Imagine the frustration when you edited your code hosted on GitHub as usual, did “git commit” as usual, did “git push” as usual, and instead of usual output you see something like
remote: Support for password authentication was removed on August 13, 2021. Please use a personal access token instead. remote: Please see https://github.blog/2020-12-15-token-authentication-requirements-for-git-operations/ for more information. fatal: Authentication failed for '<your beloved repo>'
Don’t be too frustrated, that’s all done for the sake of security, even though GitHub doesn’t provide clear and simple instructions of what to do next. The hackers would be just as frustrated as you are for sure :) Anyway, here is a quick way to fix this:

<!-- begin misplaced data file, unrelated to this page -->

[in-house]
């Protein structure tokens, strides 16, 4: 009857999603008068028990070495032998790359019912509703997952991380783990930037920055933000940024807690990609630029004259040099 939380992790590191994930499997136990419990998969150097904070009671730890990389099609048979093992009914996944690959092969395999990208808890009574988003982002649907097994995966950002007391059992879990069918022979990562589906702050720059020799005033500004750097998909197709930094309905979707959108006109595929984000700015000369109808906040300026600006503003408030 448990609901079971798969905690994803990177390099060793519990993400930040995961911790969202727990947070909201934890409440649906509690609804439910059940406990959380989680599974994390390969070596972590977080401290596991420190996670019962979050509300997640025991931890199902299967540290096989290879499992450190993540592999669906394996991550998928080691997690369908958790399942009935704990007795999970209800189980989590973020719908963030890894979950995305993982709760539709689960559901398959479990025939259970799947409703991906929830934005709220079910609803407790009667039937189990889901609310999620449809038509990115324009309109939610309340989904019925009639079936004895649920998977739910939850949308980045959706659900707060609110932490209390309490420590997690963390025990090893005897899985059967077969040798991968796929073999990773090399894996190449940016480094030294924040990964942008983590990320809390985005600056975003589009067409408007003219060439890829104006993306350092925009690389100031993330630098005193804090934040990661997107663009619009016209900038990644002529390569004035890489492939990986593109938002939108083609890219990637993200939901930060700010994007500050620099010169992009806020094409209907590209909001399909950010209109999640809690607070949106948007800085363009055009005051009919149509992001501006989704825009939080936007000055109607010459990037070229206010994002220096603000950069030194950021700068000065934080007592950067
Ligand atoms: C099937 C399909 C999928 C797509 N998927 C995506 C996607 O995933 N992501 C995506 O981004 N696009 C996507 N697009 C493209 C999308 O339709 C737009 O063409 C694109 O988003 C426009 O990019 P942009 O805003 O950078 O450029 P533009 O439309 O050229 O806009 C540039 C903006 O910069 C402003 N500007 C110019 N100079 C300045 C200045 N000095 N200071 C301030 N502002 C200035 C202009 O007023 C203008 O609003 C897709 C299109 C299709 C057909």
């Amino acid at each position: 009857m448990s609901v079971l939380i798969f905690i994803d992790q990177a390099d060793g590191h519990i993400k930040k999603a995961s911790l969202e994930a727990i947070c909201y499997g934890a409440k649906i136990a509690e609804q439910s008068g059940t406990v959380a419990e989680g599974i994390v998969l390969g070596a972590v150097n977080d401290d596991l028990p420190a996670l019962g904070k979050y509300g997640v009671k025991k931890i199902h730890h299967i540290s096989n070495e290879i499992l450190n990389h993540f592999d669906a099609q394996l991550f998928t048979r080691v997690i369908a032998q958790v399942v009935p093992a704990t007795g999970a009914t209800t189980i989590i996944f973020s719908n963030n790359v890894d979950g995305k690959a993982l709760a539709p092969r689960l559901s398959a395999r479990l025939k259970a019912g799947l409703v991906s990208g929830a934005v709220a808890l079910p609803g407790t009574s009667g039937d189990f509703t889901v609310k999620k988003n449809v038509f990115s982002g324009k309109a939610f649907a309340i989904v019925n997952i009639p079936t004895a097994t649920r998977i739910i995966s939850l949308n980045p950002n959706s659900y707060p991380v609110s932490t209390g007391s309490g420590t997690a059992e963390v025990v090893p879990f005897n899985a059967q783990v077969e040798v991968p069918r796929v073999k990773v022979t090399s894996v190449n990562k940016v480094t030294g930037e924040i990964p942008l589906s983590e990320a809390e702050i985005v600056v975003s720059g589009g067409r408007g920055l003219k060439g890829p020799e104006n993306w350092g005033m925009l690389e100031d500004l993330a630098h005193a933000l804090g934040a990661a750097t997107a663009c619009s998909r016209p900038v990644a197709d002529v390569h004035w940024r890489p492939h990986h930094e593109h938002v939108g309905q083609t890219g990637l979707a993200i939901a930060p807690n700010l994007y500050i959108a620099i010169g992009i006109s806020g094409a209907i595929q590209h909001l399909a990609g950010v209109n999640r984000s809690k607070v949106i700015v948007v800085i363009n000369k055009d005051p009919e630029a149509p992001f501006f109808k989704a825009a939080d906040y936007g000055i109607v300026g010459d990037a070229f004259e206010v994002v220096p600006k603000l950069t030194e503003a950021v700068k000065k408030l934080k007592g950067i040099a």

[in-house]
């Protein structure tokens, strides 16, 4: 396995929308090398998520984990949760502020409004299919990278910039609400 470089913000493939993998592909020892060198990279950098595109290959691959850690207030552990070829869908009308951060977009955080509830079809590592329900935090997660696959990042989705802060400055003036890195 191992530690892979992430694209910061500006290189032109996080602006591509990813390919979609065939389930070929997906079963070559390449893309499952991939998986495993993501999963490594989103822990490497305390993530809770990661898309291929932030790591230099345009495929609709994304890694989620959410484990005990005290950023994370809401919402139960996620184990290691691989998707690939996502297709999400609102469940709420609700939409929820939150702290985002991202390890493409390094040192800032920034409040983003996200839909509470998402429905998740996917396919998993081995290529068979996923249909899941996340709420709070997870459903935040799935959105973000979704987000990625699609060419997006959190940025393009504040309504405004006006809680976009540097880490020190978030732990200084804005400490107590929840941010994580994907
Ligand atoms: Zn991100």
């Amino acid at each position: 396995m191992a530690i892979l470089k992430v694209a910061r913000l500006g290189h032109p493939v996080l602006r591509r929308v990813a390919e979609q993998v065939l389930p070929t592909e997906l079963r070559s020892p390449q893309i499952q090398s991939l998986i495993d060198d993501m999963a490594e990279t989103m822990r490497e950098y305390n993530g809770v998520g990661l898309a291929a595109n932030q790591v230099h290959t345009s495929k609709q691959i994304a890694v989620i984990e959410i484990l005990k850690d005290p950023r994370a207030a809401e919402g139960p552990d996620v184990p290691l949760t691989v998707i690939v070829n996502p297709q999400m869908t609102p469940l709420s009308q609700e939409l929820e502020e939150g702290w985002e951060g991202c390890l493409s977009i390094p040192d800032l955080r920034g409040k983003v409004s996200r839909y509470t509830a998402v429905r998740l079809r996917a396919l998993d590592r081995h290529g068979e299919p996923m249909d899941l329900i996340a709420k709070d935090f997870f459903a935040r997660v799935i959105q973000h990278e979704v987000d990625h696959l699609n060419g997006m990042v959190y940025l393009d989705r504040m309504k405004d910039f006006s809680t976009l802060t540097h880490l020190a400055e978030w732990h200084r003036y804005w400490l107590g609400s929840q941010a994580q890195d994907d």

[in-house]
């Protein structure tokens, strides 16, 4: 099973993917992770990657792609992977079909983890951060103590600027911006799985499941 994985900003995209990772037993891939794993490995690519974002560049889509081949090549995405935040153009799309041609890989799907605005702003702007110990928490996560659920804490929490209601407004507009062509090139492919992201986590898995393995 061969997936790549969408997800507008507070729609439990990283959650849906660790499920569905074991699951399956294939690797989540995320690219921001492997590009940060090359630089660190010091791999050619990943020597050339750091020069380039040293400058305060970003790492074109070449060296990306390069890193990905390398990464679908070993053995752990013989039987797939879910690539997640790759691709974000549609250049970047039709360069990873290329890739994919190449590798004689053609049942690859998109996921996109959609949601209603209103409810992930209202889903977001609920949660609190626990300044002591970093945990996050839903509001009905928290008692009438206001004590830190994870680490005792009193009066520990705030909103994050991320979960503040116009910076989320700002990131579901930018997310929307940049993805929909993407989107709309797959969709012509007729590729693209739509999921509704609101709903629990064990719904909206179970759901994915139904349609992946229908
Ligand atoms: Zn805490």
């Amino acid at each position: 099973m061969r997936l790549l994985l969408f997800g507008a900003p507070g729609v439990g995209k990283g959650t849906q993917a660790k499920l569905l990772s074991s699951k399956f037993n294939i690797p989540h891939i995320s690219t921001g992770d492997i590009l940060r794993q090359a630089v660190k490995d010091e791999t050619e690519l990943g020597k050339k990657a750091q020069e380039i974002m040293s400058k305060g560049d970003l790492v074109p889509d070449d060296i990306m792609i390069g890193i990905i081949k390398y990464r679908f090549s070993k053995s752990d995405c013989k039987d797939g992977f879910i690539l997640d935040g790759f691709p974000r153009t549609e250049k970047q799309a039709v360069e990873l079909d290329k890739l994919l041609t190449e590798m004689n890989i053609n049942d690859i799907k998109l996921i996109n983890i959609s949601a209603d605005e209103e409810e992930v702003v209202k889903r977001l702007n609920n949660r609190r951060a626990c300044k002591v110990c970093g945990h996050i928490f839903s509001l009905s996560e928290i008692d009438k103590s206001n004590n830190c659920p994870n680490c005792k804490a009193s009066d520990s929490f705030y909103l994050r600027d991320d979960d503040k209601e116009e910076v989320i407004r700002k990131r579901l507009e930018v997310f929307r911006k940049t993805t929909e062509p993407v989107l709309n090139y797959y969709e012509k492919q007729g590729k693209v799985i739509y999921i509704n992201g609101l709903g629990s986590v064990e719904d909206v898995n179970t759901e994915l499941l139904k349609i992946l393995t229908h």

- Go to https://github.com/settings/tokens (if you prefer navigating through the menu, that’s User -> Settings -> Developer Settings -> Personal Access Tokens)
- Click “Generate new token”
- Select the scopes. The scope you need is called “repo”, so make sure to check that. If you plan to do something else with the token, you can check other boxes as needed too, but just for “git push” to work that “repo” scope would be sufficient.
- Click “Generate token”
- Now, back on your computer, in the directory where you keep the code, open the file called .git/config
- Make sure that the parameter url is set to something like “https://<your github user name>:<the token you just generated>@guthub.com/<the path to the repo you want to push into>.git. I.e. make sure that
- The protocol is “https”, not “ssh”. The PATs do not work with ssh
- The URL contains the user name under which you want to push the code
- The URL contains the token you just generated
- Once you updated your .git/config, you can run “git push” again and this time it should work (that’s until Github implement something new, very secure and not very well explained).